Clerk’s remarks at the ISED inclusiveness symposium

Speech

April 6, 2017
Check Against Delivery

Thank you, John. These sessions and opportunities to talk to public servants are very important to me in getting your ideas and feedback.  

I know you had unconscious bias training this morning and there’ll be a tendency to look at me as one of those old, white, male, Anglophone figures in the public service, which I am. I am also a baby boomer.  I’m unapologetic about that. I bring all kinds of other sides and experiences with me. I lived a good part of my life with a German family. My daughter is Korean and is discovering her roots. In fact, we will be going there later this year. My family has also been dealing with mental health issues.

We must think of each other not in terms of organizational charts, titles or even the current job we hold, but as human beings. We are in a “people business” and I think that’s a very valuable part of the conversations today.

The Government has put together a complicated and broad portfolio around economic growth in this country - where will the wealth and opportunity and employment of the future come from? You have a very busy minister, supported by two other ministers and a very busy Deputy Minister, supported by two other ministers, who have in one portfolio now pieces around financing business. You also have the science, research, technology institutions, and the regional development agencies, and the core parts of the department that have been around for a long time. It is a tremendous opportunity to align those pieces.

The Government, as you can tell, having tabled the second budget just last week, is very committed to keeping Canada’s place in the world and creating those jobs and those opportunities for people like my son and other young Canadians by finding where the wealth and opportunity is going to come from in a changing world.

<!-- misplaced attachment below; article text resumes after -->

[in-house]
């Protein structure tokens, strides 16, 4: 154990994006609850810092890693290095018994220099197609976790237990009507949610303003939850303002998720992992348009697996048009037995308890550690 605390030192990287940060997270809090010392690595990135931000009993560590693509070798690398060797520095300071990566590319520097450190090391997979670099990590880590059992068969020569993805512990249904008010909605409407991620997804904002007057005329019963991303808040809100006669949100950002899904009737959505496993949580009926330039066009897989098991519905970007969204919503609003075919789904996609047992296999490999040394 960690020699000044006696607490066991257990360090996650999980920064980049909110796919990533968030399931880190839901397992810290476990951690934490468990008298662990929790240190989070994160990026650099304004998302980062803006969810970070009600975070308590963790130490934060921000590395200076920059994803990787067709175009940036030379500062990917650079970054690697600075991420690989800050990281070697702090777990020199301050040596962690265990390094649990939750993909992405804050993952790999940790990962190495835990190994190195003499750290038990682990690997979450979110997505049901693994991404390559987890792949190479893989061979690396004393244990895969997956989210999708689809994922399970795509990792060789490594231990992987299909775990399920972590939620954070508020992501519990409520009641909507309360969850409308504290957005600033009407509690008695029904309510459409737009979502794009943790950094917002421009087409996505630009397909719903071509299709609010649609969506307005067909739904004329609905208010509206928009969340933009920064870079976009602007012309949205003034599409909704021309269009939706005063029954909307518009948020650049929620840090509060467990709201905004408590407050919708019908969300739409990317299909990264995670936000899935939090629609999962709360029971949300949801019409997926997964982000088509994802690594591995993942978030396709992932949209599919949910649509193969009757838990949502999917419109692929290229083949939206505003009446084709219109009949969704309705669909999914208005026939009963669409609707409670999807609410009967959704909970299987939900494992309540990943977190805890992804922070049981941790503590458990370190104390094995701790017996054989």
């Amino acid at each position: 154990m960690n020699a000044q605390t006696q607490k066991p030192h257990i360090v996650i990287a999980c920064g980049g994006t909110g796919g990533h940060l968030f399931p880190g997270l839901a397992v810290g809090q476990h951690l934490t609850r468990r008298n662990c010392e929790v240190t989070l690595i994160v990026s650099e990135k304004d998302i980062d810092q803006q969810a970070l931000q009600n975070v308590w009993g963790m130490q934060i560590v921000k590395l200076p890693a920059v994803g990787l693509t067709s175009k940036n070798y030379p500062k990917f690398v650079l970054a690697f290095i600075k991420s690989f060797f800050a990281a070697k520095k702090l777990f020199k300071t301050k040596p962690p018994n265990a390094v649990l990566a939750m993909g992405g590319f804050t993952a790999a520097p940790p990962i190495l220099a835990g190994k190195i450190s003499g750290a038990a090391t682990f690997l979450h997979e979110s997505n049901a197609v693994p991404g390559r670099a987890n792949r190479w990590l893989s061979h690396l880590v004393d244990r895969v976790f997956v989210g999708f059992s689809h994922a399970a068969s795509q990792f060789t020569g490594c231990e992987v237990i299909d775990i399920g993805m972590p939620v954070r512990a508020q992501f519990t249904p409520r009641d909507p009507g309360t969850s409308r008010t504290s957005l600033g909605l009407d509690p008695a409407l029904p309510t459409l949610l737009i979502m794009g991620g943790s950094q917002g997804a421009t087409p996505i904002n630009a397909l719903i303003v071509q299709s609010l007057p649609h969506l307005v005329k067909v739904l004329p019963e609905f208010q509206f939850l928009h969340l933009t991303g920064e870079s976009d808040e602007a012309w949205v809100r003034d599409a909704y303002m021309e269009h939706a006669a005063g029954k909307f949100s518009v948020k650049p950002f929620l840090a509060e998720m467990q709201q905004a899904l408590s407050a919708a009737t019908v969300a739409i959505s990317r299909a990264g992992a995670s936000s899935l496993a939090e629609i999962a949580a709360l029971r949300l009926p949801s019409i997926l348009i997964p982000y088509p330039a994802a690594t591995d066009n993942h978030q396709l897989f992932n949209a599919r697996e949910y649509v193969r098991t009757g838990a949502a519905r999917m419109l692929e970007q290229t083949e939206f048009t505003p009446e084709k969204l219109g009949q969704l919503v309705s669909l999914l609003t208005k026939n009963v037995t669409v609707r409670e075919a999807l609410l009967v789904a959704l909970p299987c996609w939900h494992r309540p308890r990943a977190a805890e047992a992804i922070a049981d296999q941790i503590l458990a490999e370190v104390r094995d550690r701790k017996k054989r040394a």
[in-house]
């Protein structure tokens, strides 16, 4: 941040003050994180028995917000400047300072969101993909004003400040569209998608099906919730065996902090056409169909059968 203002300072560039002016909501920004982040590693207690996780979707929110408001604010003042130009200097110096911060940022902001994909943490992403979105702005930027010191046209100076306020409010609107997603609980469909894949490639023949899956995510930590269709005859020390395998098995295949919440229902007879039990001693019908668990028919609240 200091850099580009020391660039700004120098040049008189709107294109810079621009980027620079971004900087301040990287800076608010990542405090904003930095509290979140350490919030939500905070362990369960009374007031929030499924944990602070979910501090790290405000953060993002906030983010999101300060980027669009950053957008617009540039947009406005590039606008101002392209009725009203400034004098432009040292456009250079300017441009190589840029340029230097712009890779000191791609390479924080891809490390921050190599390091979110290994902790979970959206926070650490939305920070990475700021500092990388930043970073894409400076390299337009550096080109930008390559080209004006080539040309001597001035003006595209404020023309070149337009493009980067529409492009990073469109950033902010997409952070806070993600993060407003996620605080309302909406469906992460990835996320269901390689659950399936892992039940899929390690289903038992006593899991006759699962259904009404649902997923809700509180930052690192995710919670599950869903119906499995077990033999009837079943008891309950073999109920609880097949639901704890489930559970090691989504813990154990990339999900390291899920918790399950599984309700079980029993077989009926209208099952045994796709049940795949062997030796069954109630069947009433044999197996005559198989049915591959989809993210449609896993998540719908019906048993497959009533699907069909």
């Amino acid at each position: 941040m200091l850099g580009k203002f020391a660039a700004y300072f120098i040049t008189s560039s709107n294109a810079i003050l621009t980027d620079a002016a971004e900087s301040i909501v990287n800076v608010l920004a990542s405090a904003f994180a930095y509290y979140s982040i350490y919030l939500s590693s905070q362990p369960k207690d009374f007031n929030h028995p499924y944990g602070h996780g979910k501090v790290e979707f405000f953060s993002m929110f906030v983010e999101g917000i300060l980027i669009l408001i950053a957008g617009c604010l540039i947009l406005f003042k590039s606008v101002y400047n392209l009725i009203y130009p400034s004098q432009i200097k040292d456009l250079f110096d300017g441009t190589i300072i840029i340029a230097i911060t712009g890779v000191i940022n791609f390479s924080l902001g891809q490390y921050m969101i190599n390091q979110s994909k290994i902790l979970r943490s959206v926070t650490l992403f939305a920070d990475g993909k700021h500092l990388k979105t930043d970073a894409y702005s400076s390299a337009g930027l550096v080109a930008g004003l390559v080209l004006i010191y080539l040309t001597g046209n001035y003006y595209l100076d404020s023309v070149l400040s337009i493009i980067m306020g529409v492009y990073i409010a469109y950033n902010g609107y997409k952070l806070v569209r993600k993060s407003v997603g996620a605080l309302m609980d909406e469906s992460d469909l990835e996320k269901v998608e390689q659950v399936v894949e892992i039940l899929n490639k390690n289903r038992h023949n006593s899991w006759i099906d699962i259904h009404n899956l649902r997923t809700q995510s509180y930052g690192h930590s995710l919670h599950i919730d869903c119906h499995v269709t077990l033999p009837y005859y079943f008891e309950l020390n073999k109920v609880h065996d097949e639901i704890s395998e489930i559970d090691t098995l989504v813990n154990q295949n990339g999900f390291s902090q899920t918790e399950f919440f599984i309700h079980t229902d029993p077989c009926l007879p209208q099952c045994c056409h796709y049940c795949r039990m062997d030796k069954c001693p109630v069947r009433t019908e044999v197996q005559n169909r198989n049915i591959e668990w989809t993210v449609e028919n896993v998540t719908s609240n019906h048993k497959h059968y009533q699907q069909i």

I want you to recognize you are in a very cool part of the federal government at a very interesting time in our country’s history. Thank you for the work that you do.

As a country and as a public service, we are on a journey where diversity is not enough.  In fact, diversity is a foundation where it is important to be representative and inclusive. Diversity without inclusion isn’t going to get us where we want to be as a country. The really important part is the inclusion, which means everybody feels they are heard, their ideas and worth are valued and they are part of conversations shaping policy, services, workplace, well-being, etc.

Everybody - all generations from baby boomers to millennials, must feel when they come to a workplace like ours that they are valued and they are listened to and they make a difference  and that’s not easy.  It is a challenge in society. It’s something Canada does relatively well, but it’s still a work in progress. We still have people that are not fully included in the Canadian journey, and we are working on that as a society.

It is not easy in an organization like the federal public service, made up of a quarter million people in 300 different organizations, each of which has different mandates and business lines, and requires a certain degree of structure, process, and hierarchy to do its job. It is organized vertically with accountability through 30 ministers to Parliament and the people of Canada. This is not an easy thing to do, and we need your voices and your ideas on how to do that.